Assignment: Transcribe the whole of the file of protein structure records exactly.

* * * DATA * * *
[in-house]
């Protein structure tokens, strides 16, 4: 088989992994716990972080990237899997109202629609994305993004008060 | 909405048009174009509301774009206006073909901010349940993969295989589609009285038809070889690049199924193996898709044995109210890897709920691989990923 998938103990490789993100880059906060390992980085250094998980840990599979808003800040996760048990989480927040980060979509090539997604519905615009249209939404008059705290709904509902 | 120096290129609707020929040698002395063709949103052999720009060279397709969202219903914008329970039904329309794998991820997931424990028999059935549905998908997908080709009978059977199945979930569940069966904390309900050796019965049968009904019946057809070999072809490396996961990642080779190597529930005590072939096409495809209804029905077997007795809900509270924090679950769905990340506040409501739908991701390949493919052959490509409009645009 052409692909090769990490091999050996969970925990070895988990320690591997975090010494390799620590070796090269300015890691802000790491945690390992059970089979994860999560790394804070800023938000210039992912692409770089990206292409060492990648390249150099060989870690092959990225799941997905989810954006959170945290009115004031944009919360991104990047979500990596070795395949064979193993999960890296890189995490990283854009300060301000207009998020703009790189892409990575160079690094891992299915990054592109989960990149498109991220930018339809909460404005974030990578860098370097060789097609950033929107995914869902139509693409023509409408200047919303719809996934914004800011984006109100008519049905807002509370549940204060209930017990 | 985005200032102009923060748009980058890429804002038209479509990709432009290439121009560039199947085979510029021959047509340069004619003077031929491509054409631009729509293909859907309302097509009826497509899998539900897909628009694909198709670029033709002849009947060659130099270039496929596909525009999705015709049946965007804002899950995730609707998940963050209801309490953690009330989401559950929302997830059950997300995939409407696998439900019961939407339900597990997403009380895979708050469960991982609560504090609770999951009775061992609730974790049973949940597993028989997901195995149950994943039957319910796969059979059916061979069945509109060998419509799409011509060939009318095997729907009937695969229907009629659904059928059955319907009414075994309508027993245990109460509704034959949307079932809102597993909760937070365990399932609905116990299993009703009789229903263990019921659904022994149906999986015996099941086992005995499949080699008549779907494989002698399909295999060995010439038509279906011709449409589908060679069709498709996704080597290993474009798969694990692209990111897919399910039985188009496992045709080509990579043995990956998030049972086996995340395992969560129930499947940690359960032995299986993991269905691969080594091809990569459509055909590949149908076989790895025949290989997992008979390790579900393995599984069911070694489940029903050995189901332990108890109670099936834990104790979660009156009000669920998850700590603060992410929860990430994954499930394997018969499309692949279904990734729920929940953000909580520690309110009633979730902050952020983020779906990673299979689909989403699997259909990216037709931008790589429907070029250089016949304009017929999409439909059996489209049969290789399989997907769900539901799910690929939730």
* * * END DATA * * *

[in-house]
């Protein structure tokens, strides 16, 4: 088989992994716990972080990237899997109202629609994305993004008060 | 909405048009174009509301774009206006073909901010349940993969295989589609009285038809070889690049199924193996898709044995109210890897709920691989990923 998938103990490789993100880059906060390992980085250094998980840990599979808003800040996760048990989480927040980060979509090539997604519905615009249209939404008059705290709904509902 | 120096290129609707020929040698002395063709949103052999720009060279397709969202219903914008329970039904329309794998991820997931424990028999059935549905998908997908080709009978059977199945979930569940069966904390309900050796019965049968009904019946057809070999072809490396996961990642080779190597529930005590072939096409495809209804029905077997007795809900509270924090679950769905990340506040409501739908991701390949493919052959490509409009645009 052409692909090769990490091999050996969970925990070895988990320690591997975090010494390799620590070796090269300015890691802000790491945690390992059970089979994860999560790394804070800023938000210039992912692409770089990206292409060492990648390249150099060989870690092959990225799941997905989810954006959170945290009115004031944009919360991104990047979500990596070795395949064979193993999960890296890189995490990283854009300060301000207009998020703009790189892409990575160079690094891992299915990054592109989960990149498109991220930018339809909460404005974030990578860098370097060789097609950033929107995914869902139509693409023509409408200047919303719809996934914004800011984006109100008519049905807002509370549940204060209930017990 | 985005200032102009923060748009980058890429804002038209479509990709432009290439121009560039199947085979510029021959047509340069004619003077031929491509054409631009729509293909859907309302097509009826497509899998539900897909628009694909198709670029033709002849009947060659130099270039496929596909525009999705015709049946965007804002899950995730609707998940963050209801309490953690009330989401559950929302997830059950997300995939409407696998439900019961939407339900597990997403009380895979708050469960991982609560504090609770999951009775061992609730974790049973949940597993028989997901195995149950994943039957319910796969059979059916061979069945509109060998419509799409011509060939009318095997729907009937695969229907009629659904059928059955319907009414075994309508027993245990109460509704034959949307079932809102597993909760937070365990399932609905116990299993009703009789229903263990019921659904022994149906999986015996099941086992005995499949080699008549779907494989002698399909295999060995010439038509279906011709449409589908060679069709498709996704080597290993474009798969694990692209990111897919399910039985188009496992045709080509990579043995990956998030049972086996995340395992969560129930499947940690359960032995299986993991269905691969080594091809990569459509055909590949149908076989790895025949290989997992008979390790579900393995599984069911070694489940029903050995189901332990108890109670099936834990104790979660009156009000669920998850700590603060992410929860990430994954499930394997018969499309692949279904990734729920929940953000909580520690309110009633979730902050952020983020779906990673299979689909989403699997259909990216037709931008790589429907070029250089016949304009017929999409439909059996489209049969290789399989997907769900539901799910690929939730």